What should financial institutions know about the growing scrutiny over tax evasion?
More than ever, tax and the issue of evasion or aggressive tax planning by individuals or corporates are subject to a new paradigm of increased social unacceptability. As an example, in 2012, Algirdas Šemeta, the then EU commissioner for taxation and customs union, audit and anti-fraud is on the record outlining that the EU loses €1trn every year to tax evasion and avoidance. It is therefore not surprising that governments and states want access to that lost tax revenue, and the easiest way to make that happen, from a regulatory perspective, is to put the onus of detection and compliance on the banks.
Furthermore, there is a growing public and political expectation driven by the response to the 2008 financial crises that all should pay a fair share in taxation. A worldwide trend can be observed for tighter tax regulations with fewer loopholes, more cross-border collaboration, new multi-lateral reporting initiatives. At the same time, tax authorities have been given more resources to investigate and prosecute tax fraud and evasion. There is also a lowered tolerance for aggressive tax planning schemes and greater enforcement on the part of tax authorities.
From the perspective of a strategic risk officer, that means that scrutiny from regulators and tax authorities will increase on a given institution’s measures to detect tax evasion, and tax evasion risk management will be expected to become the norm. Interestingly, those measures to detect, prevent ands report tax evasion are also expected to take place within the control frameworks that were originally implemented for anti-money laundering (AML) purposes, rather than as a specific tax initiative.
To cite a specific example in the context of greater tax compliance obligations becoming a compliance responsibility, the impact of the Foreign Account Tax Compliance Act (FATCA) – which transfers the burden of reporting that an American citizen overseas is paying the correct amount of tax is highly significant. LexisNexis Risk Solutions’ research into the Asia-Pacific region published this April shows that implementation of FATCA is the third largest spend in the AML/tax compliance industry in Asia, just behind the core competencies of transaction monitoring and maintaining ‘know your customer’. That FATCA has rocketed to the third largest area of investment in only five years shows how seriously tax compliance is being taken at a senior level.
What measures are international regulators taking to curb corporate tax evasion?
Issues on corporate tax are tied into multi-lateral efforts against base erosion and profit shifting (BEPS). It is fair to say that aggressive tax planning activities that result in little tax paid in relative terms to revenue are not regarded highly by governments, let alone in terms of public opinion. As a result a trend can be observed towards using regulation to ensure that corporates are paying what electorates consider to be a fair and correct amount of tax. In parallel, tax authorities are given more resources and their investigations are often empowered and supported by political will. Ultimately, considering the current political interest, global regulators are likely to become more aggressive and actively seek out issues of corporate tax evasion.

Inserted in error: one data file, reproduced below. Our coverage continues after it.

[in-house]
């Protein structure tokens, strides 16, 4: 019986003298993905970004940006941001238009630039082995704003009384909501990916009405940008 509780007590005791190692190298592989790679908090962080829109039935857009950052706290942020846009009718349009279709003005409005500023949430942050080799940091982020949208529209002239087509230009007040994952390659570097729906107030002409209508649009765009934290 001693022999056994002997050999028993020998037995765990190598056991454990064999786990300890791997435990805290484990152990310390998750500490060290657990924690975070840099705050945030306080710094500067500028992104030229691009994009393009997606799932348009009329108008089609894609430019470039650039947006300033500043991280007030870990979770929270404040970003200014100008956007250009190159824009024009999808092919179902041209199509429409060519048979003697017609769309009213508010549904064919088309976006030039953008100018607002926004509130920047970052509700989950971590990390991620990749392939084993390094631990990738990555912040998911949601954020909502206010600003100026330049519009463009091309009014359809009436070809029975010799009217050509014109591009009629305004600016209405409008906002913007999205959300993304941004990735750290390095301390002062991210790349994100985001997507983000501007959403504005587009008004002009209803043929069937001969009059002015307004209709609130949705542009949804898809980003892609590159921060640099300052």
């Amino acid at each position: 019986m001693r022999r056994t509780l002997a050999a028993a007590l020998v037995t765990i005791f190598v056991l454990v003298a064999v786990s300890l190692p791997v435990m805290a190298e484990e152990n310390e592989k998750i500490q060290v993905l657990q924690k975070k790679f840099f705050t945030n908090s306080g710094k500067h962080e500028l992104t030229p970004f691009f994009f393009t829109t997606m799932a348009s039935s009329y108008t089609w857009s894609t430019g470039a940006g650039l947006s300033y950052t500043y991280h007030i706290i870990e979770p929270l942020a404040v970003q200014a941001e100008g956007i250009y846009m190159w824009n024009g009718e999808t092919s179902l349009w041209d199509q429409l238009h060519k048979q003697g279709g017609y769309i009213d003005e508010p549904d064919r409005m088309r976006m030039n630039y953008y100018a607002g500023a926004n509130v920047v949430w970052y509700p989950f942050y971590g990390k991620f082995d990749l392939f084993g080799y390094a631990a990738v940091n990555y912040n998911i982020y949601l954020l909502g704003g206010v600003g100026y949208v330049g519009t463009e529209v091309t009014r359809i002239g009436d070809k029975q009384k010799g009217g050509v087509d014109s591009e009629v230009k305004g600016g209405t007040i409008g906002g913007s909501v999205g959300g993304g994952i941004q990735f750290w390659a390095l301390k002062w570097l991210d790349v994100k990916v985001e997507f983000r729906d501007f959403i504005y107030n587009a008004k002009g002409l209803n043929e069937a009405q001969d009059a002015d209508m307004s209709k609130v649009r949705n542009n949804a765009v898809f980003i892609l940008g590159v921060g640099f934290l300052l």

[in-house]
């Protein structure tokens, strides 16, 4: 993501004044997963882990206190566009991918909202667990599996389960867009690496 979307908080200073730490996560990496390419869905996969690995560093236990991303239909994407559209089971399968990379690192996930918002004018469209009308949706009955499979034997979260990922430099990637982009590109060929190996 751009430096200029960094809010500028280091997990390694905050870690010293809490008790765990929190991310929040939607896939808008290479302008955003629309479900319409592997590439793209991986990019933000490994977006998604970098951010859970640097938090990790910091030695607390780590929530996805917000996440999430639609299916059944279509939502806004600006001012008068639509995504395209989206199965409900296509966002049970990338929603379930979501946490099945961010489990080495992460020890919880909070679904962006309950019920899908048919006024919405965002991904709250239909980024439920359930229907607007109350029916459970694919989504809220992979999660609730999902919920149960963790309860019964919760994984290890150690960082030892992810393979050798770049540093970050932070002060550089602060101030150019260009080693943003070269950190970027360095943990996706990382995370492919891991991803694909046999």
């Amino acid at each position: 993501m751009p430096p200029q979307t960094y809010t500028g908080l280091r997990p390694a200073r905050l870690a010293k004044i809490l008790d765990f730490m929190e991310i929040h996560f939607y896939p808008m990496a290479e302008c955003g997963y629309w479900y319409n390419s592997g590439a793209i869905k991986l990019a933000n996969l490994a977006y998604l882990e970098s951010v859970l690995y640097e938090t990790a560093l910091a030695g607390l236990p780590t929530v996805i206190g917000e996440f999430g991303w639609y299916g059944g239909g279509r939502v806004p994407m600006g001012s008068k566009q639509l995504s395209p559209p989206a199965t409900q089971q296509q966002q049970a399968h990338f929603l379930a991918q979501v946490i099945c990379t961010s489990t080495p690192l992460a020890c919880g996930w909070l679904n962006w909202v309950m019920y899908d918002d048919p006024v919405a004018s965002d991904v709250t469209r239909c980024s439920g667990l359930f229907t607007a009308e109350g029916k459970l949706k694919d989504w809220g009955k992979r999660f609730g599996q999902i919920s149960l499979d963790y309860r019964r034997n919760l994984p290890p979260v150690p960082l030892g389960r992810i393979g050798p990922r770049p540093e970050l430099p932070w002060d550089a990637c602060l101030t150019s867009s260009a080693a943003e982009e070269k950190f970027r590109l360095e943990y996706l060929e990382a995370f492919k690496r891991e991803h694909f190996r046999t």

Will UK banks that fail to prevent offshore tax evasion face criminal charges?
It is very difficult to prove criminal intent in the context of corporate activity. It may be easier to charge individuals, but this runs the risk that the regulator is in effect targeting a cog in a wider machine. However, that is not always the case, and there have been several high-profile prosecutions of relatively senior directors for criminal behaviour.
Ultimately, however, the issue with aggressive tax planning is that it does not amount to criminal intent, as such behaviour is not illegal, even though many might consider it to be unpalatable. However, company officials who break the law should expect to be held accountable for their actions.
Should businesses be worried about ‘tax shaming’?
The cost of repairing reputational damage, especially for a B2C brand linked with aggressive tax planning or other activity that falls short in the court of public opinion can be high and the exercise can take a long time. For example, the first results page of a Google search of a company affected by a tax issue may link to negative sentiment stories for several years. Every new prospective customer or employee may see those results, thereby forever linking the first impression of the company with a negative tax issue. Reputational impact can be hugely damaging in its own right and, when combined with the prospect of fines and penalties, means that tax is moving up the risk agenda.
Chrisol Correia is a director AML global at LexisNexis Risk Solutions